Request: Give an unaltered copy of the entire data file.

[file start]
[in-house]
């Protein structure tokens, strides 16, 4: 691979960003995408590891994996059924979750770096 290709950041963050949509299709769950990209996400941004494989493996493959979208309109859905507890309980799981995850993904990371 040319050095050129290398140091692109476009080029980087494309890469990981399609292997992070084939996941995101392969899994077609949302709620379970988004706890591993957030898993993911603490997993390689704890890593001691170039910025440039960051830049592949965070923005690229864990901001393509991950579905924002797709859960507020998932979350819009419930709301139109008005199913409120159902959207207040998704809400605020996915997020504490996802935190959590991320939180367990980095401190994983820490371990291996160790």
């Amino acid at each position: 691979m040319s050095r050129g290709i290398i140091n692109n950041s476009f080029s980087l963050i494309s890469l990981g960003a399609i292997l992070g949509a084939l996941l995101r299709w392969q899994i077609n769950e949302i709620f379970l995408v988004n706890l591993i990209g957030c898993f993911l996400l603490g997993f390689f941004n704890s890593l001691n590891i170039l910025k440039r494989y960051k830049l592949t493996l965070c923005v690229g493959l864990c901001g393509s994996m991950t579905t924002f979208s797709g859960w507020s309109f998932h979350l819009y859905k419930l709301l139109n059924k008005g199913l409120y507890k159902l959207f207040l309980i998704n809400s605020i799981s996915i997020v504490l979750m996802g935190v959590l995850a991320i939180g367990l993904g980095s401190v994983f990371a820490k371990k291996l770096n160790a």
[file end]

[in-house]
């Protein structure tokens, strides 16, 4: 691979960003995408590891994996059924979750770096 290709950041963050949509299709769950990209996400941004494989493996493959979208309109859905507890309980799981995850993904990371 040319050095050129290398140091692109476009080029980087494309890469990981399609292997992070084939996941995101392969899994077609949302709620379970988004706890591993957030898993993911603490997993390689704890890593001691170039910025440039960051830049592949965070923005690229864990901001393509991950579905924002797709859960507020998932979350819009419930709301139109008005199913409120159902959207207040998704809400605020996915997020504490996802935190959590991320939180367990980095401190994983820490371990291996160790």
């Amino acid at each position: 691979m040319s050095r050129g290709i290398i140091n692109n950041s476009f080029s980087l963050i494309s890469l990981g960003a399609i292997l992070g949509a084939l996941l995101r299709w392969q899994i077609n769950e949302i709620f379970l995408v988004n706890l591993i990209g957030c898993f993911l996400l603490g997993f390689f941004n704890s890593l001691n590891i170039l910025k440039r494989y960051k830049l592949t493996l965070c923005v690229g493959l864990c901001g393509s994996m991950t579905t924002f979208s797709g859960w507020s309109f998932h979350l819009y859905k419930l709301l139109n059924k008005g199913l409120y507890k159902l959207f207040l309980i998704n809400s605020i799981s996915i997020v504490l979750m996802g935190v959590l995850a991320i939180g367990l993904g980095s401190v994983f990371a820490k371990k291996l770096n160790a």